Are you looking for things to do in Siena in one afternoon? Here’s what we did:
The brightly coloured prints lure me into the shop. The handmade postcards, cards and scrolls hark back to a past era. The artisan kindly allows me to have a peek in his studio, where I see how he works. He carries on the age-old tradition of illumination, which originated in medieval monasteries where monks copied and illustrated books by hand. I buy a few cards to keep as mementos.
Walking along narrow winding streets, we finally manage to find the Duomo –cathedral-, not an easy feat when following unreliable street signs.
I look at the lines at the ticket kiosks. Is there a time of the year when there are not any crowds in Italy, I wonder? Four euros grant us access to the cathedral only, not including the museums. Fine by me, my brain is unable to absorb any more information and visual stimuli.
The interior of the cathedral is awesome in the true sense of the word. The black and white columns seem to soar towards heaven. Actually, it’s the ceiling and a magnificent one at that. The mosaic floor deserves special attention too: scenes of the Bible, allegories and the like are represented using the graffito technique and marble intarsia (inlaid pieces of marble that make a figure). Many mosaics are covered for most of the year and a few are on display, cordoned off to prevent wear.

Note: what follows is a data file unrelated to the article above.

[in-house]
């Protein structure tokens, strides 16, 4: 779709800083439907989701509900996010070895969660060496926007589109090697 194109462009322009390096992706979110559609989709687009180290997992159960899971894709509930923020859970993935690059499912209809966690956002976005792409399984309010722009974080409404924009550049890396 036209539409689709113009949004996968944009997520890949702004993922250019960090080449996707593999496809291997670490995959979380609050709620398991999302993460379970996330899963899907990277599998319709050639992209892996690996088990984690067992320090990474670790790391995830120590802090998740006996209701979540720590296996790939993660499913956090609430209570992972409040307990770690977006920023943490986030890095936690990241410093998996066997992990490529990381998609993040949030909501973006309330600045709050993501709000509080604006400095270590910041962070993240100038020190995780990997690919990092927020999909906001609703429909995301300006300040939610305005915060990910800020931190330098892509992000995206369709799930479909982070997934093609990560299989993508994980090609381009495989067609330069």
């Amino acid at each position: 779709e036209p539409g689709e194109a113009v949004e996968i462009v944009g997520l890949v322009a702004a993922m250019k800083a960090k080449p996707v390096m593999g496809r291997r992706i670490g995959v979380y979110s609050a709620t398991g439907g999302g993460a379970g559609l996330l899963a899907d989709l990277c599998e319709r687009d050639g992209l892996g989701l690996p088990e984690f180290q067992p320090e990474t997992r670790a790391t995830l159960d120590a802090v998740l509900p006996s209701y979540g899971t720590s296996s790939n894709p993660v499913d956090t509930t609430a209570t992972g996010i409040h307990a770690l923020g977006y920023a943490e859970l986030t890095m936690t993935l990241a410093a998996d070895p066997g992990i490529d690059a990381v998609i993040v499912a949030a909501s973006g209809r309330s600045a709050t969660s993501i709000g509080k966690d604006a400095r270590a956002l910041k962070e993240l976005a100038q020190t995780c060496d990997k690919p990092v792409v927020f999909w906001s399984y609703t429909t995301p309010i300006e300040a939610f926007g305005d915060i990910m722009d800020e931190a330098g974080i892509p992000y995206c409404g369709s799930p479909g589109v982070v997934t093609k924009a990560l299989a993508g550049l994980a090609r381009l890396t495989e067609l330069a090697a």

Unlike the floor, we are worn out already with looking up at the ceilings, the works of art on the walls and the mosaics on the floor. We stop for lunch at the Taverna del Capitano (Via del Capitano 6/8). It’s housed in an ancient building and its stone vaulted ceilings, however pretty, do nothing to dampen the din. The pasta was very good, though.
The backdrop of many a film scene, the Piazza del Campo is where the annual Palio is held, in July and in August. It is a horse race and festival that dates back to at least the 13th century. Each jockey represents one of the seventeen contrade (districts). We saw a small group of young men practicing their flag-throwing skills in the street. They seem to be very serious about the festival.
There are quite a few people at the Piazza del Campo snapping pictures, eating ice-cream, even napping on the cobbled semicircular piazza. The piazza is surrounded by elegant buildings which saw their prime before the Black Death descended upon the city. I wonder what the city’s elders would think if they saw tourists strewn about the place. Would these inert bodies remind them of the times of the plague? Who knows. The city’s elders are long gone but their legacy is still here for us to enjoy.
Hi, I’m Ana. I’m originally from Argentina but I’m currently living in Dallas (USA) with my British husband. I’d like to share my experiences as an expat and as a traveller.